[Elsnet-list] CFP: Third Workshop on Corpus-Based Approaches to Figurative Language

Alan M Wallington A.M.Wallington at cs.bham.ac.uk
Thu Mar 31 18:13:53 CEST 2005


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	Third Workshop on Corpus-Based Approaches to Figurative Language
		       July 14th 2005 Birmingham UK

	      http://www.cs.bham.ac.uk/~amw/CorpusLinguistics05.html

			part of Corpus Linguistics 2005 
	(conference webpage: http://www.corpus.bham.ac.uk/conference/.

The third workshop will continue with one of the strengths of the series, namely
its interdisciplinary nature, asking only that attendees share an interest
either in the use of corpora to elucidate aspects of figurative language, such
as metaphor, metonymy, irony, or hyperbole, or in the study of corpus techniques
and tools that may be needed for this. However, we believe that the field has
now matured sufficiently to allow us to propose a theme, namely: 'the nature and
use of the source domain'. Papers and discussion addressing this topic will be
particularly welcome. Nonetheless, we will continue to accept good papers
examining any aspect of figurative language from a corpus-based perspective.

THEME

A leading hypothesis in metaphor theory is that our knowledge of familiar
source domains is used systematically to help understand or delineate difficult,
complex or abstract target domains. Importantly for this approach, source
domains are usually thought of as consisting of vast networks of knowledge such
as we would have of buildings, families, journeys wars, etc. Under this
approach, many different aspects of the source are viewed as being in a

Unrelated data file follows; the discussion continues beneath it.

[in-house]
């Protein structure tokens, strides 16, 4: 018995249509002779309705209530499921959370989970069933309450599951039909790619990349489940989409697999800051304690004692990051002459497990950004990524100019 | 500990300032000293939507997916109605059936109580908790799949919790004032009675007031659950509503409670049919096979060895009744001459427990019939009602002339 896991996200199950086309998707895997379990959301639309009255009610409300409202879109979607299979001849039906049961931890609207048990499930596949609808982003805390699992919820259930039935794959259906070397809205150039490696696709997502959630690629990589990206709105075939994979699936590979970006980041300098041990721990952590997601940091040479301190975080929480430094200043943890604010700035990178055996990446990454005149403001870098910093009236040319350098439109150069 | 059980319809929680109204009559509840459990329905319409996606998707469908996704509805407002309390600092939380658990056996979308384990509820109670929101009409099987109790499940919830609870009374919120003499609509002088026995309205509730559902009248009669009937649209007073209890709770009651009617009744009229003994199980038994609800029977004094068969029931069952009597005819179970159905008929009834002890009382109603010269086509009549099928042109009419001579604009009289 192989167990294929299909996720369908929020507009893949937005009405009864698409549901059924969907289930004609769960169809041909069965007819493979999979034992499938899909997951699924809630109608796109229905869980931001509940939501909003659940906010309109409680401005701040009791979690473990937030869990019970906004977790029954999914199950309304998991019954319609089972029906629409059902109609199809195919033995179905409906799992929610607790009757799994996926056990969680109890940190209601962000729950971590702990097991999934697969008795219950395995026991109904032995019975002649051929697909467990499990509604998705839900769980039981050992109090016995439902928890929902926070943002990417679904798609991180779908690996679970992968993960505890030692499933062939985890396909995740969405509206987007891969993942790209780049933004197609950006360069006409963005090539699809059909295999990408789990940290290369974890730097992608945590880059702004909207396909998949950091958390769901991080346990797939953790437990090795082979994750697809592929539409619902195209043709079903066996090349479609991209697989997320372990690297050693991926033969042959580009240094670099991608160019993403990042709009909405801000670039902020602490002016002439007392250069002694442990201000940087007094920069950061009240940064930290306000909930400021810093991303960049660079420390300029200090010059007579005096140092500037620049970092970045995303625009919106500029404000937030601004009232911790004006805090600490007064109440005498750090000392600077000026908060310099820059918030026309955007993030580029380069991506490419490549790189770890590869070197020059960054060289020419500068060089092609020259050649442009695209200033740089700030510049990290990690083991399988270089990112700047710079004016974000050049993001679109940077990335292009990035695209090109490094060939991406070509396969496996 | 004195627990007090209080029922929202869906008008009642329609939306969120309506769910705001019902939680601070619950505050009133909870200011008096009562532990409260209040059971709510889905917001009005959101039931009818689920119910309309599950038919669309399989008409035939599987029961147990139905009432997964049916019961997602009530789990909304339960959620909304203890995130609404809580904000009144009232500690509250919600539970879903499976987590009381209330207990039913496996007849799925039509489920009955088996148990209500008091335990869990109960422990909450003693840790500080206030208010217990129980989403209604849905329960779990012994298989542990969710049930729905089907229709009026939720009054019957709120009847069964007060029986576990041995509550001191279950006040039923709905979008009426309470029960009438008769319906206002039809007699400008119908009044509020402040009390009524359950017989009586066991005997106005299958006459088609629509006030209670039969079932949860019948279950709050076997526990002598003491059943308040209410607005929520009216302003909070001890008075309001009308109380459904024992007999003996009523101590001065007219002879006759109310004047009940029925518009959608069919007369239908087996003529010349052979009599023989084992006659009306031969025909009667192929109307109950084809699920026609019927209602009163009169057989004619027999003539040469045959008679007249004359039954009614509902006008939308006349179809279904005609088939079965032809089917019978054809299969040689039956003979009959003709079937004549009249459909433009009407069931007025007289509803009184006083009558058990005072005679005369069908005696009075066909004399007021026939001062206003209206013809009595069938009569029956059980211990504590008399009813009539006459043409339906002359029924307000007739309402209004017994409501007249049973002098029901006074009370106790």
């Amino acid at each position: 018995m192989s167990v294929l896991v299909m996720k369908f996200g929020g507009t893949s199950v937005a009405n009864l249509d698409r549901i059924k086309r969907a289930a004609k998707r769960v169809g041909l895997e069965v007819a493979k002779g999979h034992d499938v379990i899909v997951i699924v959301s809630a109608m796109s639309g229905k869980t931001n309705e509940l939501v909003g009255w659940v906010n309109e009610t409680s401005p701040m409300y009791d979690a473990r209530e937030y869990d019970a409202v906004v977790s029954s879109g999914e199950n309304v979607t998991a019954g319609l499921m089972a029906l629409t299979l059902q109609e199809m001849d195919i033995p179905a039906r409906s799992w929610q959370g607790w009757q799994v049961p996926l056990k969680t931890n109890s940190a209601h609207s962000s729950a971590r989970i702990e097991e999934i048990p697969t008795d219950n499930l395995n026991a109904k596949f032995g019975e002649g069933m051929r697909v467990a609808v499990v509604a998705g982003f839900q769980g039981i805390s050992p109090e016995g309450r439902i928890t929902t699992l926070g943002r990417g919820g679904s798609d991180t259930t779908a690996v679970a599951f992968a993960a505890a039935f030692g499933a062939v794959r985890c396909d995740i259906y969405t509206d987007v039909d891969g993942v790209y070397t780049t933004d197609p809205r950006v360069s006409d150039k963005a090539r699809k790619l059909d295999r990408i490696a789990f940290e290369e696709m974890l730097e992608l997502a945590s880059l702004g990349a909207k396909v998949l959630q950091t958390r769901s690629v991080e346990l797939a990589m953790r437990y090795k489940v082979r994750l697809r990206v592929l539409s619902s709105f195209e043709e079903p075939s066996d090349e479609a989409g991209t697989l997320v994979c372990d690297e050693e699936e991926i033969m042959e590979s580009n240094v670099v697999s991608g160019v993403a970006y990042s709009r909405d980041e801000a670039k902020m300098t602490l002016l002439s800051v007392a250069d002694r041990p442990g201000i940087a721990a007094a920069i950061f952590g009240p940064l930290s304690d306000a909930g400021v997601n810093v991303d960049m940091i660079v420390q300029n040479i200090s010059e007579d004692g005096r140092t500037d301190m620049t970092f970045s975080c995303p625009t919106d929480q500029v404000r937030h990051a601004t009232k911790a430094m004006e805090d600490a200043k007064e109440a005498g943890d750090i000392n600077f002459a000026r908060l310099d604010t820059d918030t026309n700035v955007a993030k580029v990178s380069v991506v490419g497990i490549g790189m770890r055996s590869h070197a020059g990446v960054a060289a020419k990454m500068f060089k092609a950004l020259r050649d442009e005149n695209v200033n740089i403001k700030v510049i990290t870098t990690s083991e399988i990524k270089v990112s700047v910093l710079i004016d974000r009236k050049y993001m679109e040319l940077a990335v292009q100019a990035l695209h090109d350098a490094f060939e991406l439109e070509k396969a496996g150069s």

systematic correspondence with aspects of the target and inferences that can be
made about the source are understood as transferring to inferences about the
target. And there has been much research using corpora amongst other tools to
uncover the systematically related sets of correspondences that would associate
these vast, ontologically rich, source domains to the more abstract target
domains.

However despite research detailing many examples of such systematic
correspondences, there remain problems with the hypothesis. For example, Grady
has noted numerous instances where individual correspondences, reported as
belonging to one set of source domain to target domain correspondences have a
much wider currency and can also be found amongst the correspondences proposed
for completely different source and target domain pairings. Conversely, he has
also noted the existence of common and prominent features of the source domain
that appear to have no target domain correspondents. For example, whilst the
language of buildings is often used to describe the target domain of theories,
such important parts of a building as the windows or the internal wiring have no
common equivalents in the target domain of theories. These observations suggest
that giving primacy to the type of rich domain suggested earlier might be a
mistake. But must all the apparently systematically related correspondences that
were previously taken to define the type of ontologically rich domain that can
be used to structure an abstract target be reanalysed either as primary
metaphors, the result of the interaction of primary metaphors or as novel
coinings? What role is there now for the traditional view of the source domain?
It is very difficult to rely solely on intuitions on this issue.

A further problem with source domains is that often the type of situations being
described are not ones that would normally hold of the source domain if one were
not speaking metaphorically, and can at times be extremely odd or counter to
much of our general knowledge about the source. This would cast doubt on the